We managed to find a parking spot down by the river and so we started with the Trinquetaille Bridge over the river Rhône. At each spot, you find an easel with a board that has a copy of the painting on it, the date it was painted and some further information. On this one there was a quote taken from one of Van Gogh’s letters to his brother Theo in 1888. A huge amount is known about Van Gogh and his work, his thoughts and feelings because he corresponded regularly with his family, particularly his brother Theo, and many of these letters survive today. Some of his works are not signed, but are referred to in detail in his letters and so historians have been able to work out the chronology and when and where they were painted.
This painting is quite grey and not as colourful as some of his other works, and in the letter he describes the scene to Theo; “…finally the bridge with all these steps is a grey morning canvas, the stones, pavers are grey, the sky a pale blue, colourful figures and a sickly tree with yellow leaves.” The canopy over the bridge has now gone, but otherwise the scene is just the same today as it was when Van Gogh painted it. And we were interested to observe that the small sapling in his painting is now a rather large plane tree.
The courtyard of the hospital in Arles
From here we walked further into the city to find the hospital where he was cared for after the ear cutting incident. This was my favourite out of all the locations and paintings. The little courtyard was so peaceful and was a riot of colour with lots of beautiful flowers against the backdrop of the yellow and white archways, just as it had been in Van Gogh’s day. Underneath is quoted a description of it from a letter he wrote to his sister, Wilhelmine, in 1889; “it’s a gallery of Arab-style arcades, bleached with lime. In front of these galleries an old garden with a pond in the middle and eight flower beds…an array full of flowers and Spring greenery.”
We lingered a while in the cool of the courtyard. There was a small souvenir shop by the entrance and a few people milling around taking photographs, but it was very quiet and restful.
Le Café Le Soir
Finally we navigated our way to the location of the famous Café terrace in the Place du Forum, now known as the Café Van Gogh. This was instantly recognisable, even though we were here in the afternoon and Van Gogh painted it in the evening. This was due its bright yellow colour, just as in the painting, and also to the fact that it still has the same style of canopy with the wrought iron swirls underneath. Unfortunately there are other cafes around it now with their tables and parasols out in the square too and so the scene is rather more crowded than in Van Gogh’s time.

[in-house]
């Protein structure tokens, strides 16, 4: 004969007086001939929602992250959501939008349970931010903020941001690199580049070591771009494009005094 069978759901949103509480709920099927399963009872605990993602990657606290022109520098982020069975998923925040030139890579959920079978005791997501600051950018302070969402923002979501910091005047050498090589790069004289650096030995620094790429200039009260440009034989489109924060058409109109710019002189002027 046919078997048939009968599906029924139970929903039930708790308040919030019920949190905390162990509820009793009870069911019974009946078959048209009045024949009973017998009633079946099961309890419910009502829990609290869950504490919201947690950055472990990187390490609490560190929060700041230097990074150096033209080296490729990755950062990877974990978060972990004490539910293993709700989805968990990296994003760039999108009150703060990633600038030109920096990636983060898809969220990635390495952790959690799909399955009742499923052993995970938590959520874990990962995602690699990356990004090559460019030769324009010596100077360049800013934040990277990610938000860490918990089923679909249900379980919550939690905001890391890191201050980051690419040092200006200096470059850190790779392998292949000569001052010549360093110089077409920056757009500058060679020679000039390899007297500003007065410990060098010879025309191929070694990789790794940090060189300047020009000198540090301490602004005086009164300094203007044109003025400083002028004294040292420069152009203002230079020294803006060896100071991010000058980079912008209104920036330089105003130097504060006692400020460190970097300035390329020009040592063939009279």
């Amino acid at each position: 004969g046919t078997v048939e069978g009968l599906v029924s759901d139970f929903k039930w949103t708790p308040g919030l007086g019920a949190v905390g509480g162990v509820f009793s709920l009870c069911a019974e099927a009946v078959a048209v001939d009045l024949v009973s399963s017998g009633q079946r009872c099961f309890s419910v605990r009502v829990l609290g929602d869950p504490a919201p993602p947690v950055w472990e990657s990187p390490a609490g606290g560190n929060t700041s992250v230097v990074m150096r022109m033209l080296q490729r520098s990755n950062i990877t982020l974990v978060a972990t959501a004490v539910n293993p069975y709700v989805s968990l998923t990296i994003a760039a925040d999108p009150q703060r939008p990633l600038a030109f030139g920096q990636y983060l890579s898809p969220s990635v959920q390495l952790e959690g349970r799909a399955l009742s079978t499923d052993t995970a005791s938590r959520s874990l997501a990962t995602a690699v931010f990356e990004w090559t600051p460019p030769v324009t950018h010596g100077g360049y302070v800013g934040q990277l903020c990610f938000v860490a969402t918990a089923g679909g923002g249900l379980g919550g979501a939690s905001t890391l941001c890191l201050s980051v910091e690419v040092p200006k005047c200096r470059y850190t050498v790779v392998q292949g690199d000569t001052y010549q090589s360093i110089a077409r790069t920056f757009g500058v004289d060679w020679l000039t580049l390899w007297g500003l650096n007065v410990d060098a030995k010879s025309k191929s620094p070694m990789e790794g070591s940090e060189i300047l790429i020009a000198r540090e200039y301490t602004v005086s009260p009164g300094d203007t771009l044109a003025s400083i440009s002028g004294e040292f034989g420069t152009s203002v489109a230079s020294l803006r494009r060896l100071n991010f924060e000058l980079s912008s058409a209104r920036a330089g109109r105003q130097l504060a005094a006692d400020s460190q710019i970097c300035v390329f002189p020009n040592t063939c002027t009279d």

Once again, the description is taken from his letter to his sister, Wilhelmine, in September 1888 and he tells her how the yellow lantern throws light on not only the terrace but on the front, the pavement, giving it a pinky purple tinge…..”it is a night without black, just beautiful blue and purple and green.”
After our mini Van Gogh trail, we made our way towards one of the biggest structures in the centre of town – a magnificent Roman arena. As we emerged from a narrow side street, there it was, towering above us in all its ancient grandeur, still as much at the heart of the city as it was in Roman times. It has surprised me to realise how many well preserved Roman remains there are in this region. In addition to the arena, Arles has a 12,000 seat Roman theatre and the remains of some Roman baths. You can also find Roman arenas and temples in nearby Nimes and Orange, which also has an incredibly preserved theatre dating from the time of Augustus Caesar (27 BC to AD 14). The area also boasts the worlds highest Roman monument, the 50m high Pont du Gard, and the remains of the huge Roman town of Glanum just outside St Remy de Provence.
The arena in Arles is 136m long, 107m wide and 21m tall and is still used today for concerts and bullfights. We sat in a Roman-style arena at Puy du Fou earlier on this trip and seeing the one in Arles made us realise just how accurate and true to life that modern reproduction was.
As we drove back to our campsite in Maussane Les Alpilles with thoughts of Van Gogh in our heads, I was struck by the deep blue of the sky and the dark green of the tall Cyprus trees that are dotted around the landscape here and could understand why he was so captivated and inspired by this region.